Animation is fantastic. It takes a static (and sometimes boring) page and brings it to life. But website animation took a major hit in the ribs over the course of the last 3 years. Originally stemming from a game of chicken between Apple and Macromedia and ending in a re-working of the way we play animations and videos over the Internet.
Let me explain.
Since the earlier days of the Internet, the standard way of producing website animations has been Macromedia Flash. It required the website viewer to have Flash installed on their machine in order to watch or view the animation and would often take some time to load. Even YouTube (in its earlier days) ran on Flash. But with the introduction of the iPhone, Apple set out to emphasise that Flash was a dated technology and that the Internet needed to move on to more practical methods. That’s all very well, but every site that contained Flash suddenly became un-viewable on iPhones (and soon to be iPads).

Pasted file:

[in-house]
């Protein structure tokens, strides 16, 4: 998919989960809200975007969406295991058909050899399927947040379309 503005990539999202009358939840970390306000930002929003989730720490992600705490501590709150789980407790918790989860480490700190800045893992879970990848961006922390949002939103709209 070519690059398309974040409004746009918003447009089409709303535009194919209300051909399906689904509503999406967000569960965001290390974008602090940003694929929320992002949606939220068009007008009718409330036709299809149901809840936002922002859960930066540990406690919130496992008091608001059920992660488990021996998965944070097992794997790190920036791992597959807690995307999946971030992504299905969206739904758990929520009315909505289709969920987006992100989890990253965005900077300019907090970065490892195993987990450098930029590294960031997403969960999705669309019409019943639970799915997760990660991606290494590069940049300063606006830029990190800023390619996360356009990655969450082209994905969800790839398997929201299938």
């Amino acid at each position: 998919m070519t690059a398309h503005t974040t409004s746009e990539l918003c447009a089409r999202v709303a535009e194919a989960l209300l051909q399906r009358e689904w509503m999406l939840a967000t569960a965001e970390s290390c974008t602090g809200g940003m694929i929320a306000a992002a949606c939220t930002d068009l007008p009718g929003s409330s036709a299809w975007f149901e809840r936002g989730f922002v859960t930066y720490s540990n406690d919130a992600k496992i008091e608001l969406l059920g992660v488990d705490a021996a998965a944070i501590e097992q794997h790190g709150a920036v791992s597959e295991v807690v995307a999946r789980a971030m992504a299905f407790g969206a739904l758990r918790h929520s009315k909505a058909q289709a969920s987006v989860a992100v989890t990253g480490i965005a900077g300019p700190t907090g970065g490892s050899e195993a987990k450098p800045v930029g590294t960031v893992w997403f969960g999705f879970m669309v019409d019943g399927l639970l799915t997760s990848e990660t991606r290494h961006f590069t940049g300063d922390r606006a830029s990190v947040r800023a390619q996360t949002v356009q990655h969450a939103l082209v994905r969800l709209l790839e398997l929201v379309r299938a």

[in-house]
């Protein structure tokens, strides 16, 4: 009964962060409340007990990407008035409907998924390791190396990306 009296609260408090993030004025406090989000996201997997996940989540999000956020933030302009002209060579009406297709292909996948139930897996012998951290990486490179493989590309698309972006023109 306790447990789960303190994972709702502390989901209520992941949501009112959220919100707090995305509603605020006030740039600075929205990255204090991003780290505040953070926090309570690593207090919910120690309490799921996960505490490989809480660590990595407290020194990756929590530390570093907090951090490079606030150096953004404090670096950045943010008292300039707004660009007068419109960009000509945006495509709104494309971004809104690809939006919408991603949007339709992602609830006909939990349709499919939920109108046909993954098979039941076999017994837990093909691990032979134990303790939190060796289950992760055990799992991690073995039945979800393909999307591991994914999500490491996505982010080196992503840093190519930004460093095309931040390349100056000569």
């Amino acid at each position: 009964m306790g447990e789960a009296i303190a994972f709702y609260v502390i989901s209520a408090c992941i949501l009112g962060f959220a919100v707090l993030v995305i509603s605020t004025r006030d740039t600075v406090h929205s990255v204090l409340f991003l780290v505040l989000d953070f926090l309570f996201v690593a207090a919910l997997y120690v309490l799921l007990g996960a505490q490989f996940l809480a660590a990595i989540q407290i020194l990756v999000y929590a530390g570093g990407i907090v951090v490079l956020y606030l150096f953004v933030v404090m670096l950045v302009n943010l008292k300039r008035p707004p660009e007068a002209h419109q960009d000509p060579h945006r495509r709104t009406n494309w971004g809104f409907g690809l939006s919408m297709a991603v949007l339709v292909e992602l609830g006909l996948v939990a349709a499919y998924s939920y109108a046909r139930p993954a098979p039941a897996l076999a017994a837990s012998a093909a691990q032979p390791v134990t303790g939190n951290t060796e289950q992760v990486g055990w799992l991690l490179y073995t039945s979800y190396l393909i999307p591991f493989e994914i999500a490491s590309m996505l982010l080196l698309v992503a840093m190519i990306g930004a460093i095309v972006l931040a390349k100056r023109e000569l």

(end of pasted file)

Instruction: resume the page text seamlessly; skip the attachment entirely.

So what’s the alternative that Apple were so keen on? Well, unlike Flash, it was an open-source set of rules that were becoming popular on the web called HTML5. HTML5 enables a whole range of capacities on websites. One of which is animation that will play across all platforms – WITHOUT the need to install software on the computers. It makes more sense, but is frustrating to the already-built Flash websites (especially the really good ones!).